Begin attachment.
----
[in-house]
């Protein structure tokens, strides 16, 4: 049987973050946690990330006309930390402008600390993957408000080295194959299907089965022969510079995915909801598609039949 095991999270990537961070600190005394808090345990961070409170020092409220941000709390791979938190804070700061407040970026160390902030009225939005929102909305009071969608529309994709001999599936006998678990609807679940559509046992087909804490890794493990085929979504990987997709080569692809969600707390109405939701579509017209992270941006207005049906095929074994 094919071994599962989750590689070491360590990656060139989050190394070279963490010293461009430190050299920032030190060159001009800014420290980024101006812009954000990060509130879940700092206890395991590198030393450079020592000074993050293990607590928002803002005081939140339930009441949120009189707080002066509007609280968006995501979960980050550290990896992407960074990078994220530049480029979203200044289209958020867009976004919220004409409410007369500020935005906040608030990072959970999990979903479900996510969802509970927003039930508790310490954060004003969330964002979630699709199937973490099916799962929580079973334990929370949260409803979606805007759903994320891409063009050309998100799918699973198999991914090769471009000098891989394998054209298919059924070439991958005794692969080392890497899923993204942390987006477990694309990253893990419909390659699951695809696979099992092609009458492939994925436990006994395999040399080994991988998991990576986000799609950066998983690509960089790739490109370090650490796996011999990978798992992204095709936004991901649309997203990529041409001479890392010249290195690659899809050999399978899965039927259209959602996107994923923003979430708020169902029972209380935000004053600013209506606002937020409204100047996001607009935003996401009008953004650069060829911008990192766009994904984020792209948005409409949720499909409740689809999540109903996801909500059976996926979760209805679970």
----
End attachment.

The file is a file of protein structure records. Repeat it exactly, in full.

[in-house]
């Protein structure tokens, strides 16, 4: 049987973050946690990330006309930390402008600390993957408000080295194959299907089965022969510079995915909801598609039949 095991999270990537961070600190005394808090345990961070409170020092409220941000709390791979938190804070700061407040970026160390902030009225939005929102909305009071969608529309994709001999599936006998678990609807679940559509046992087909804490890794493990085929979504990987997709080569692809969600707390109405939701579509017209992270941006207005049906095929074994 094919071994599962989750590689070491360590990656060139989050190394070279963490010293461009430190050299920032030190060159001009800014420290980024101006812009954000990060509130879940700092206890395991590198030393450079020592000074993050293990607590928002803002005081939140339930009441949120009189707080002066509007609280968006995501979960980050550290990896992407960074990078994220530049480029979203200044289209958020867009976004919220004409409410007369500020935005906040608030990072959970999990979903479900996510969802509970927003039930508790310490954060004003969330964002979630699709199937973490099916799962929580079973334990929370949260409803979606805007759903994320891409063009050309998100799918699973198999991914090769471009000098891989394998054209298919059924070439991958005794692969080392890497899923993204942390987006477990694309990253893990419909390659699951695809696979099992092609009458492939994925436990006994395999040399080994991988998991990576986000799609950066998983690509960089790739490109370090650490796996011999990978798992992204095709936004991901649309997203990529041409001479890392010249290195690659899809050999399978899965039927259209959602996107994923923003979430708020169902029972209380935000004053600013209506606002937020409204100047996001607009935003996401009008953004650069060829911008990192766009994904984020792209948005409409949720499909409740689809999540109903996801909500059976996926979760209805679970």